Passengers whose flights have a stopover in another city or country sometimes face the risk of missing their connecting flight, resulting in a much-delayed arrival at their final destination. While the reasons for a connecting flight being missed can be multifaceted, the responsibility for this situation must be transparently established, and the German courts have taken clear positions on this issue in various cases. The question of who is responsible is relevant in terms of whether the carrier must pay compensation and provide care and support services to the passenger.

If the connecting flight is delayed and the minimum connecting time (ie, the minimum time between an aircraft landing and a connecting flight departing that would allow a transferring passenger to reach the connecting flight) is no longer met, the air carrier must prove that the passenger could still have reached the connecting flight in the specific situation in order to escape liability.(1) If a passenger fails to reach their flight on time because the security check in between the flights took too long, this is not the responsibility of the air carrier, according to prevailing case law.(2)

In a judgment on 2 August 2022, the Frankfurt am Main District Court had to answer the question as to whose area of responsibility a missed connecting flight fell into.(3)


The passengers booked a flight from Menorca via Palma de Mallorca and Madrid to Frankfurt am Main. The flight from Menorca to Palma de Mallorca was delayed by five minutes.

In Palma de Mallorca, the minimum connecting time of 30 minutes was just respected. The flight from Palma de Mallorca to Madrid was operated on time. However, the plaintiff was not carried on this flight, as he had not arrived in time to board.

As he had missed his flight, the passenger was rebooked on a flight the next day. The passenger did not want to spend the night at the airport, so he took a taxi to a nearby hotel. The costs incurred were claimed as assistance and support services within the meaning of articles 5(1), 8(1)(b), 9(1)(b) and (c) of the EU Flight Compensation Regulation(4) in the proceedings.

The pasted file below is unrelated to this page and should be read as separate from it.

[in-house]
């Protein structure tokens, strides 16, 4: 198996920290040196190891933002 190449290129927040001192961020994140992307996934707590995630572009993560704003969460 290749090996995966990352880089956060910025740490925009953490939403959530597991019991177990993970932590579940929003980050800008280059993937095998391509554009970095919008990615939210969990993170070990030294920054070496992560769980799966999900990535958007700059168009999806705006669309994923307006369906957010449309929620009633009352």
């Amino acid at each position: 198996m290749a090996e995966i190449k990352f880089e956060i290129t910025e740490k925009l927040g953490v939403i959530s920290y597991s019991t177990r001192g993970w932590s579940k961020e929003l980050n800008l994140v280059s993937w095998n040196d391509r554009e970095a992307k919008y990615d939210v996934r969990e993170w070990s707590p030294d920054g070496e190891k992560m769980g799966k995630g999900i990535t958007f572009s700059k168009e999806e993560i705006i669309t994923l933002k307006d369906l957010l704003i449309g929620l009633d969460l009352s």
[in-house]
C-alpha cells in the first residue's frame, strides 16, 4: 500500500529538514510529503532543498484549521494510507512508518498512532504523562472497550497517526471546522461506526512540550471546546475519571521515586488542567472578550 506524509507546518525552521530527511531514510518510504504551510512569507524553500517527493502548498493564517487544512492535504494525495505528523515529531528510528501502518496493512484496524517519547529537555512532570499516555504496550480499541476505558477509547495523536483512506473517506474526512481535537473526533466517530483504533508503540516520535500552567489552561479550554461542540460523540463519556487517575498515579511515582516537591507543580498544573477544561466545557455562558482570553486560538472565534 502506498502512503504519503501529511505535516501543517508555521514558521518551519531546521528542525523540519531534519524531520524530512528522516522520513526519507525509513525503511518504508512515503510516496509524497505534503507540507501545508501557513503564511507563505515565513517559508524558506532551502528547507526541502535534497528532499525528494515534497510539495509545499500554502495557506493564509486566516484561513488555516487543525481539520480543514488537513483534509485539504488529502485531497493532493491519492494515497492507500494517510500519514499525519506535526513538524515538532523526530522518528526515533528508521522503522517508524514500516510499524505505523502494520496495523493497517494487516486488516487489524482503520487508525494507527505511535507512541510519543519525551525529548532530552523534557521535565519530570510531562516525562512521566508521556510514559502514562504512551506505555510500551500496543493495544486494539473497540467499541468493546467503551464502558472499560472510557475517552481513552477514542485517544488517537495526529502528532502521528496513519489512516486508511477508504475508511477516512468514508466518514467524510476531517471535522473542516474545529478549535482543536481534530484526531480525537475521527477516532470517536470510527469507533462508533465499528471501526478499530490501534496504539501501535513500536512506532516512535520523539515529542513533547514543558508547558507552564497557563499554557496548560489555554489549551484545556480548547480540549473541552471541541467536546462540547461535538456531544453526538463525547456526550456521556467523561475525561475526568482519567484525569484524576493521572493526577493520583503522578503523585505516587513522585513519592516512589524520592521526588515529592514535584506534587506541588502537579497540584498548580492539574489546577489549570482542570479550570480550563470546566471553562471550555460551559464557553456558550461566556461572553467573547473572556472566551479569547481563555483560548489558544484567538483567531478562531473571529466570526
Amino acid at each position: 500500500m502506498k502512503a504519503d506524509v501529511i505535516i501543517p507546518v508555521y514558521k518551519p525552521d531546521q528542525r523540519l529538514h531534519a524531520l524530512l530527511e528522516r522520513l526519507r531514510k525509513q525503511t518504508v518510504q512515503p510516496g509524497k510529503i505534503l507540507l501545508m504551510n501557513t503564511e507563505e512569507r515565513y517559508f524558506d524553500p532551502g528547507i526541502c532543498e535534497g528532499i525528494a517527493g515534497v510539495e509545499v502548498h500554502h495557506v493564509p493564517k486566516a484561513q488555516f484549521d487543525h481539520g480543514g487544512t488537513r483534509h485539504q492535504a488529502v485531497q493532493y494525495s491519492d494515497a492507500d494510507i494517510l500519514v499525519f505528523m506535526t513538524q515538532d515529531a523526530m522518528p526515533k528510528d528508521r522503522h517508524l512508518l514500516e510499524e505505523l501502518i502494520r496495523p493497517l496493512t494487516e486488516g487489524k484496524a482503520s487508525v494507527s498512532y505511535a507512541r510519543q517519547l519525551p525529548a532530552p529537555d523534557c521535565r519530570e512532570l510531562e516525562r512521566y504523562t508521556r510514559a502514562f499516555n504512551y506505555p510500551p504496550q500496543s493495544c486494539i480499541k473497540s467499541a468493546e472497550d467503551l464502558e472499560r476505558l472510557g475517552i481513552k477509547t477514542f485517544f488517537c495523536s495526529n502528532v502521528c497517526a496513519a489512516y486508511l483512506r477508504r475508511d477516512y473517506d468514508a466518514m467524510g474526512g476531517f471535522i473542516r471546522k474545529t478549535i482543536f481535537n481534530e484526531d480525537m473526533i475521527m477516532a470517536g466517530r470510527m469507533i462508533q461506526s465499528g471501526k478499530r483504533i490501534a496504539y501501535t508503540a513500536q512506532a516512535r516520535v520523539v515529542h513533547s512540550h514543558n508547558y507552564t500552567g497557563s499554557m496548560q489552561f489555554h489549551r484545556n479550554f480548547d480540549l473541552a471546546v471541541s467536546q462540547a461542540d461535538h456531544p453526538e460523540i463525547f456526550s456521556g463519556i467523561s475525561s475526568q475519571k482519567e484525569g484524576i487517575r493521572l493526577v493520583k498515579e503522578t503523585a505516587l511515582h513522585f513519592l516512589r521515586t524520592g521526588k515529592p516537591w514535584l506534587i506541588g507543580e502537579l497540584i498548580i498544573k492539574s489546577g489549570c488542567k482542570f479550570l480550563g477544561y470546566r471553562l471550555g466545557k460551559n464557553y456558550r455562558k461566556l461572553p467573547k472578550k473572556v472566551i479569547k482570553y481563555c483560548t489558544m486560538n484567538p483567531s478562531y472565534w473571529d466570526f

The question in this case was who was responsible for the passenger missing the flight. The minimum connecting time had been observed, so it had to be clarified why the passenger had not arrived in time for boarding.

In a written witness statement, the plaintiff stated that he had not reached the departure gate in time because he had asked the airport staff where he had to go and the staff had sent him to the baggage hall. His route had been limited because of health measures due to the covid-19 pandemic. The plaintiff provided no further clarification as to the airport staff involved.

According to the so-called "spheres theory" of the European Court of Justice (ECJ), it first had to be established whether the incident occurred under normal circumstances and whether such circumstances could have been controlled by the air carrier.(5)

The fact that an airport employee had sent the passenger in the wrong direction was not part of the normal circumstances of an air carrier. The Court therefore correctly stated that the airport employee was a third party. An air carrier cannot be held liable for any misconduct of a third party, as the third party is not controlled by the air carrier.

Accordingly, the claim was dismissed.


What is interesting about this decision is that the Court consistently applied the demarcation established by the ECJ only a few days after the publication of the ECJ judgment in case C-308/21.

In this ruling, the ECJ stated that an event is considered to be external if it cannot be controlled by the air carrier because it results from a natural event or the action of a third party.

Such a differentiated consideration is often forgotten by passengers and the courts. The passenger, however, will most likely not forget his involuntary night spent in Palma de Mallorca.

For further information on this topic please contact Stefan Weckenmann at Arnecke Sibeth Dabelstein by telephone (+49 69 97 98 85 0) or email ([email protected]). The Arnecke Sibeth Dabelstein website can be accessed at


(1) Hannover District Court, Ref 23 C 12833/16.

(2) Higher Regional Court Frankfurt am Main, Court Ref 1 U 220/20.

(3) Frankfurt am Main District Court, Ref 29 C 3633/21 (40).

(4) (EC) No. 261/2004.

(5) ECJ, Ref C-28/20.